Women’s Voice had the opportunity to speak with naturopathic doctor, Kate Rhéaume, about her extensive research on vitamin K2’s ability to draw calcium into bone. Her commitment to the study of vitamin K2 gifted her with a best-selling book and the status of a pioneer in the discovery of this vital, but virtually unknown nutrient’s immense benefits.

Vitamin K2 was not on anyone’s radar when you wrote your book. What sparked your interest in this nutrient?

In 2008, I came across a few scientific papers on vitamin K2 as an adjunct treatment for various forms of cancer. As a naturopathic doctor, I completed extensive nutrition training and up to now I hadn’t heard of this vitamin. I did a little more digging and realized there was quite a body of research on vitamin K2, and it held significant health benefits, yet it was virtually unknown. At that point, I was hooked and studied as much as I could about it. The process of researching it felt like unravelling a mystery or unearthing a hidden treasure.

Why did you write a book about this topic?

As I probed further into the research on vitamin K2, I realized this was a nutrient that offered meaningful health benefits to large groups of people, yet those people were missing out due to lack of awareness. At the same time, around 2010, studies showed that calcium supplements posed harm by increasing the risk of heart attack and strokes. Since so many women took supplemental calcium, the media went wild, which created confusion and fear among calcium supplement takers. The solution was not to ditch calcium, but to make sure it gets into the right places, which is the role of K2. That critical problem with calcium was the jumping-off point for writing the book because vitamin K2 provides the missing piece to that puzzle. It also improves vitamin D safety. So, there were many reasons to write a book on vitamin k2 and share crucial information for people concerned about bone health, cardiovascular health, children’s health, oral and dental health, healthy aging, and more. Clarifying vitamin K2’s role was essential for anyone who takes calcium supplements or vitamin D.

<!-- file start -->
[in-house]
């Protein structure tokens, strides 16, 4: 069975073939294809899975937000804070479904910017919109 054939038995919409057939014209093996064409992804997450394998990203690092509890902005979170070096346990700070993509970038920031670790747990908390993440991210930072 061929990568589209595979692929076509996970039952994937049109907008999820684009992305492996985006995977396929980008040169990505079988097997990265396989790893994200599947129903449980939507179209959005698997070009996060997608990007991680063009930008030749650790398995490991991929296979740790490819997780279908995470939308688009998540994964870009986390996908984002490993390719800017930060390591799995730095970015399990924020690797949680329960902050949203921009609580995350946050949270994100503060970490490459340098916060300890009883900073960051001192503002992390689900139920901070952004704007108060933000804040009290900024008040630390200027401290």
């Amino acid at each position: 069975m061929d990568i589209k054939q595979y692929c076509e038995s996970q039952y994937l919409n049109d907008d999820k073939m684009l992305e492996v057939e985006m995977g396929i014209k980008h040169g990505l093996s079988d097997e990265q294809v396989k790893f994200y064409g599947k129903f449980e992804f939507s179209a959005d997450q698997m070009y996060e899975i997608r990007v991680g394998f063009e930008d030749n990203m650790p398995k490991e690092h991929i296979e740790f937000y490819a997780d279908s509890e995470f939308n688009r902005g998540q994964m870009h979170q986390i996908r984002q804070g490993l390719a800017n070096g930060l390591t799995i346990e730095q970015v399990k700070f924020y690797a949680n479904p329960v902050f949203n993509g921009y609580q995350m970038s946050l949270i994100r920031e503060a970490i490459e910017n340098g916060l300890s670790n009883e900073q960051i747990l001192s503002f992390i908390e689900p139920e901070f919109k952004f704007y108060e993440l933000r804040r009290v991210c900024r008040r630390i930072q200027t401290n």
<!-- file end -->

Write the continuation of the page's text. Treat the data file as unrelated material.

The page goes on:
What has been the most rewarding aspect of this work?

I’m always touched to hear from people who have incorporated vitamin K2-rich food or supplements and are delighted to report the benefits they experienced. Many readers have reported improvements in bone density, reduced calcification of soft tissues, and even added benefits, such as healing psoriasis. I also find it so fun to share that cheese is a health food! Not every cheese is high in K2, but Brie, Gouda, Jarlsberg, and Pecorino are a few of the vitamin’s best food sources. After decades of thinking, healthy eating was all about the bland, low-fat fare; it is excellent news that Brie cheese and a glass of red wine is a very heart-healthy snack! The so-called sin foods widely enjoyed in European diets aren’t always something we can get away with eating in the context of a healthy diet, but they may be more central to a healthy diet than previously known. Instead of feeling guilty about eating cheese and having a glass of red wine, we should feel virtuous!

Your book has become a bestseller, translated into multiple languages, and garnered hundreds of 5-star reviews online. Did you anticipate this type of success?

(Laughing) All authors dream of success, but there is no way to tell how a book will be received when writing. It’s encouraging when a book continues to sell because that reflects the organic process of people sharing what they discovered when reading about vitamin K2. That said, I did not expect the international attention the book has drawn. I still get questions from around the world in many languages – thank goodness for translation apps.

What has been your biggest challenge in this process?

Even though my book has been a success, by all accounts, awareness of vitamin K2 is not where it should be. Many medical professionals remain in the dark about this nutrient. Every week my inbox contains emails which state, “My doctor doesn’t understand vitamin K2.” Everyone understands the importance of vitamin D, but most are not aware that vitamin K2 works very closely with D. Hence, one of my goals is that everyone begins to understand this relationship and the importance of both nutrients.

Do you think you have enough material for another book to raise more awareness about the benefits of vitamin K2?

We are still in the early days of vitamin K2 research. New studies are coming out, which reinforces the tremendous health benefits I reported in my book, and many of the studies are pointing to new areas of benefit. Getting more information out about vitamin K2 is an ongoing effort and area of immense passion, so there may be another book coming soon.